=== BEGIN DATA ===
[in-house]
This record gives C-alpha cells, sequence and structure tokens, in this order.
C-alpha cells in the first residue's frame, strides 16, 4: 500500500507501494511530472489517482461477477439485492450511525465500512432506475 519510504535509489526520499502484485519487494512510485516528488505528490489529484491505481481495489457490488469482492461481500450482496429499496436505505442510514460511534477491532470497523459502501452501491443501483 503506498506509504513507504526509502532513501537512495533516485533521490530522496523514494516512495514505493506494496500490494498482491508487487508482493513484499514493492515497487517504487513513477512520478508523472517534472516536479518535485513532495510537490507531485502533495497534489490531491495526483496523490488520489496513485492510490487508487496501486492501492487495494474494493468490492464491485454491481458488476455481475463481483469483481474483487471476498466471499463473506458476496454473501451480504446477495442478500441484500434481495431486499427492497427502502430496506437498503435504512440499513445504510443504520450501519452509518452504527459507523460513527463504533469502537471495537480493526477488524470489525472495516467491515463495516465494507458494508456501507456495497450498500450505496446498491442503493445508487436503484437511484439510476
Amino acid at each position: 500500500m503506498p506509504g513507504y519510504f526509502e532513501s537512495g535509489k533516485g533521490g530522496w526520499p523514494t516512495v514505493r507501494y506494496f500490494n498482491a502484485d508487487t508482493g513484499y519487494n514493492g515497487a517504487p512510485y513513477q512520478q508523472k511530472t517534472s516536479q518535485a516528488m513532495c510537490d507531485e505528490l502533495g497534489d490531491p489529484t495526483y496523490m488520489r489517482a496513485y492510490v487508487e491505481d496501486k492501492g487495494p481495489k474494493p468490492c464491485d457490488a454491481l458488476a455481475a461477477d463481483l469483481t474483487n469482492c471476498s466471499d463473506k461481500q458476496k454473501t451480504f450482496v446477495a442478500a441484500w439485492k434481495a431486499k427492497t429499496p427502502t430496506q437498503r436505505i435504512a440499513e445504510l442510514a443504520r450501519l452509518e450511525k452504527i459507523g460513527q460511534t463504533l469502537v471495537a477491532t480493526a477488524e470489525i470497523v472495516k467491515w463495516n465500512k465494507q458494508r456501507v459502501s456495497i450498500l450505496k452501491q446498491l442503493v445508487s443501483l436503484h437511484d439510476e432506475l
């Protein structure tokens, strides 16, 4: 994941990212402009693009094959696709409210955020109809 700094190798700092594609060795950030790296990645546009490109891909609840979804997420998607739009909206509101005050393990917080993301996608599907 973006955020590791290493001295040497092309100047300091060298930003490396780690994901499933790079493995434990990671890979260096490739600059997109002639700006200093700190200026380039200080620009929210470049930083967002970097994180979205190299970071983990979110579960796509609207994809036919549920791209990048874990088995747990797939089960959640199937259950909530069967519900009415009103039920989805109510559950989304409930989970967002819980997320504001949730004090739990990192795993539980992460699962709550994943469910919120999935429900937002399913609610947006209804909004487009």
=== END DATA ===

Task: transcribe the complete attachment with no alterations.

[in-house]
This record gives C-alpha cells, sequence and structure tokens, in this order.
C-alpha cells in the first residue's frame, strides 16, 4: 500500500507501494511530472489517482461477477439485492450511525465500512432506475 519510504535509489526520499502484485519487494512510485516528488505528490489529484491505481481495489457490488469482492461481500450482496429499496436505505442510514460511534477491532470497523459502501452501491443501483 503506498506509504513507504526509502532513501537512495533516485533521490530522496523514494516512495514505493506494496500490494498482491508487487508482493513484499514493492515497487517504487513513477512520478508523472517534472516536479518535485513532495510537490507531485502533495497534489490531491495526483496523490488520489496513485492510490487508487496501486492501492487495494474494493468490492464491485454491481458488476455481475463481483469483481474483487471476498466471499463473506458476496454473501451480504446477495442478500441484500434481495431486499427492497427502502430496506437498503435504512440499513445504510443504520450501519452509518452504527459507523460513527463504533469502537471495537480493526477488524470489525472495516467491515463495516465494507458494508456501507456495497450498500450505496446498491442503493445508487436503484437511484439510476
Amino acid at each position: 500500500m503506498p506509504g513507504y519510504f526509502e532513501s537512495g535509489k533516485g533521490g530522496w526520499p523514494t516512495v514505493r507501494y506494496f500490494n498482491a502484485d508487487t508482493g513484499y519487494n514493492g515497487a517504487p512510485y513513477q512520478q508523472k511530472t517534472s516536479q518535485a516528488m513532495c510537490d507531485e505528490l502533495g497534489d490531491p489529484t495526483y496523490m488520489r489517482a496513485y492510490v487508487e491505481d496501486k492501492g487495494p481495489k474494493p468490492c464491485d457490488a454491481l458488476a455481475a461477477d463481483l469483481t474483487n469482492c471476498s466471499d463473506k461481500q458476496k454473501t451480504f450482496v446477495a442478500a441484500w439485492k434481495a431486499k427492497t429499496p427502502t430496506q437498503r436505505i435504512a440499513e445504510l442510514a443504520r450501519l452509518e450511525k452504527i459507523g460513527q460511534t463504533l469502537v471495537a477491532t480493526a477488524e470489525i470497523v472495516k467491515w463495516n465500512k465494507q458494508r456501507v459502501s456495497i450498500l450505496k452501491q446498491l442503493v445508487s443501483l436503484h437511484d439510476e432506475l
């Protein structure tokens, strides 16, 4: 994941990212402009693009094959696709409210955020109809 700094190798700092594609060795950030790296990645546009490109891909609840979804997420998607739009909206509101005050393990917080993301996608599907 973006955020590791290493001295040497092309100047300091060298930003490396780690994901499933790079493995434990990671890979260096490739600059997109002639700006200093700190200026380039200080620009929210470049930083967002970097994180979205190299970071983990979110579960796509609207994809036919549920791209990048874990088995747990797939089960959640199937259950909530069967519900009415009103039920989805109510559950989304409930989970967002819980997320504001949730004090739990990192795993539980992460699962709550994943469910919120999935429900937002399913609610947006209804909004487009």